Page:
YEREVAN (Reuters) - Armenia’s acting prime minister Nikol Pashinyan bolstered his authority in the former Soviet republic as his political bloc won early parliamentary elections which were assessed as democratic.
My Step Alliance, including Pashinyan’s Civil Contract Party, won 70.4 percent of Sunday’s vote based on results from all polling stations, the Central Election Commission said on its website.
Results showed that two moderate opposition parties - Prosperous Armenia and Bright Armenia - got enough votes to clear the 5 percent threshold to enter parliament.
The Organization for Security and Co-operation in Europe (OSCE) said on Monday that the elections respected fundamental freedoms.
“The general absence of electoral malfeasance, including of vote-buying and pressure on voters, allowed for genuine competition,” the statement said.
Pashinyan came to power in May after weeks of mass protests against corruption and cronyism. The former newspaper editor, who was jailed for stirring up unrest in 2008, marked a dramatic break from the cadre of rulers who have run Armenia since the late 1990s.
He stepped down in October so parliament could be dissolved ready for the early election but remained as acting prime minister.
“We are not afraid of a challenge of having constitutional majority at the parliament,” Pashinyan told a news conference on Monday, adding that his power was restricted by “rule of law and free media”.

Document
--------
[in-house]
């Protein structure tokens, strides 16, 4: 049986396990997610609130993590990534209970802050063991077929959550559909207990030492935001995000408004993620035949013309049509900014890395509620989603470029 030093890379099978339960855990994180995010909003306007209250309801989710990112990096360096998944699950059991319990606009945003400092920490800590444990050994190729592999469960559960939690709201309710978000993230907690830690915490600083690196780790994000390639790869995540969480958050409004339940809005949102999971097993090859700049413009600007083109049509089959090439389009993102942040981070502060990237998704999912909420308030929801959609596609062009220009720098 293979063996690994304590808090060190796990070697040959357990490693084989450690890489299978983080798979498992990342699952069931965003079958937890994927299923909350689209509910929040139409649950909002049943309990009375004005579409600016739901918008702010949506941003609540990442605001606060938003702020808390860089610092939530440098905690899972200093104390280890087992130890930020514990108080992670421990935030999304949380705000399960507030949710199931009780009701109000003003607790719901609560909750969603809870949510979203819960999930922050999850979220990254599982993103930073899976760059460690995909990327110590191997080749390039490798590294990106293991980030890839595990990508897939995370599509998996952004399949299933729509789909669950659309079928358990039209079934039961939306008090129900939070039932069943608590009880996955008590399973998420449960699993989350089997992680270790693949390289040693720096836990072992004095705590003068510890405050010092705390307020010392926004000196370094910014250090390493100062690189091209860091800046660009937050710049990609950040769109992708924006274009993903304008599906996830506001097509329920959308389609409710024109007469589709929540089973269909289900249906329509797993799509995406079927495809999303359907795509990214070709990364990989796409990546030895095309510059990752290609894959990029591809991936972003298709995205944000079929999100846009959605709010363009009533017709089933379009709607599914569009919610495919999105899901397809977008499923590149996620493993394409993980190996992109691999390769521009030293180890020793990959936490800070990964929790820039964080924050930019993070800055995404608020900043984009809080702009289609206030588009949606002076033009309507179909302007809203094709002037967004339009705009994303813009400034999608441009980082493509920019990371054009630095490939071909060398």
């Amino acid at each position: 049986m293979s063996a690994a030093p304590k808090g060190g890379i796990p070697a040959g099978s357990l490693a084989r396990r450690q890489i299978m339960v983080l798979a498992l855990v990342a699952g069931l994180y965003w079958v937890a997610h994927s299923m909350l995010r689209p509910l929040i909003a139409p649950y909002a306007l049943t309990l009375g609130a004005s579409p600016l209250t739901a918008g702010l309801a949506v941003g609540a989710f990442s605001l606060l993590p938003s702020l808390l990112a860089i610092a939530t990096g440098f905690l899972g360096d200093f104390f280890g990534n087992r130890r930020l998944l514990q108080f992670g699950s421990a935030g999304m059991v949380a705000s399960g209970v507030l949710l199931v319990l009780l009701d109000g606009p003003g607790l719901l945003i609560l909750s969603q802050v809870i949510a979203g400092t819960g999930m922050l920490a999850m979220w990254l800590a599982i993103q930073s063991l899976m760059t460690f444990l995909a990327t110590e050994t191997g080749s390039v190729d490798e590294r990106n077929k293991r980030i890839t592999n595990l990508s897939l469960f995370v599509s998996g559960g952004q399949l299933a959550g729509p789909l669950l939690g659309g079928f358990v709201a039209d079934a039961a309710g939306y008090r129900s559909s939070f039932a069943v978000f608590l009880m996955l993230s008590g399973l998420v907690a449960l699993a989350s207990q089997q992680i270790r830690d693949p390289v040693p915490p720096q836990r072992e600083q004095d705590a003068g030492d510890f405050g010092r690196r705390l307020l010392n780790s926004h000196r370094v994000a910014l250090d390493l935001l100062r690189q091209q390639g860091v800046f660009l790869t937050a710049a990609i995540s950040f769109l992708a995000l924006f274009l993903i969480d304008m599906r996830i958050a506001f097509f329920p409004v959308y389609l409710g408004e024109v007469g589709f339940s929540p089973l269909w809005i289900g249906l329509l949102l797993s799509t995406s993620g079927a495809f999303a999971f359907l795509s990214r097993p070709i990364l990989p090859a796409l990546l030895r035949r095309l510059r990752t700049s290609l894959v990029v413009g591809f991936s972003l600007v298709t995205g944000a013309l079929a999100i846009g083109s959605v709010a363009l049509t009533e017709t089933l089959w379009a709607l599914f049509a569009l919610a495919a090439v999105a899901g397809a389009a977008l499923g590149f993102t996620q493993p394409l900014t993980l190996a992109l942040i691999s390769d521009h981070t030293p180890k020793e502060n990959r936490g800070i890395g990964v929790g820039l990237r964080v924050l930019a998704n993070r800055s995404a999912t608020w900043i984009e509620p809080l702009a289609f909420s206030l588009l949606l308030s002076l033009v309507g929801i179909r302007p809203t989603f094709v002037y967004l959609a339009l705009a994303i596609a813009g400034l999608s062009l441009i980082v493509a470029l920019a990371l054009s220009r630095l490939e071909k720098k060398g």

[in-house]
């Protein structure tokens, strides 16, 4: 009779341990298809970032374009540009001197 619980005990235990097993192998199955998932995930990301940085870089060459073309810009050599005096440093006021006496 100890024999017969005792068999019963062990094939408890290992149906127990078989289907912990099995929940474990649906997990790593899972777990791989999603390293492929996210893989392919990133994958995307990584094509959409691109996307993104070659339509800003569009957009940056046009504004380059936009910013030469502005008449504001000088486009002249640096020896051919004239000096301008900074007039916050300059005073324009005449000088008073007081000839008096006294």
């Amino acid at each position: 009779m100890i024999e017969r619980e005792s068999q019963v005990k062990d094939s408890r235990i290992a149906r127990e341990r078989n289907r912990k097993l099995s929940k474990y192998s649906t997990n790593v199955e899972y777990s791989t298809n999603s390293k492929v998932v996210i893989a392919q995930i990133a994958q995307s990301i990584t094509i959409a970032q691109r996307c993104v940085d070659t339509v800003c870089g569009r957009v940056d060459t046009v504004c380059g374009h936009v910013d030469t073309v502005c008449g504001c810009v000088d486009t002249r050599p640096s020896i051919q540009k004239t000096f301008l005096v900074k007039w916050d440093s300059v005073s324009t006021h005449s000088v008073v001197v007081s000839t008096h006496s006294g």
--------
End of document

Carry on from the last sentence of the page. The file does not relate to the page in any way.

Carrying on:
He said one of the first steps for a new legislature would be making changes to the South Caucasus country’s tax code in order to give local entrepreneurs more freedom and attract foreign investment.
The former ruling Republican Party received 4.70 percent of the vote, not enough to enter parliament.
Former high-ranking officials were sacked and some arrested following the change of power. An appeals court ordered the detention of former President Robert Kocharyan on Friday on charges of attempting to overthrow the constitutional order.
Kocharyan was Armenia’s second president, serving from 1998-2008, when mass protests erupted over a disputed election.
Pashinyan promised there would be no major shifts in Armenian foreign policy and has offered assurances that he will not break with Moscow.
“Our country is not under any influence,” he said, adding that Armenia would continue its cooperation with the European Union, although had no plans to join NATO.
Armenia hosts a Russian military base and is a member of Russia-led military and economic alliances.
Pashinyan also suggested he would stick with existing policies on the long-running issue of Nagorno-Karabakh.
A mountainous part of Azerbaijan, Nagorno-Karabakh is run by ethnic Armenians who declared independence from Baku during a conflict that broke out as the Soviet Union crumbled in 1991.
Though a ceasefire was agreed in 1994, Azerbaijan and Armenia still regularly accuse each other of conducting attacks around Nagorno-Karabakh and along the Azeri-Armenian border.
Writing by Margarita Antidze,; Editing by Ed Osmond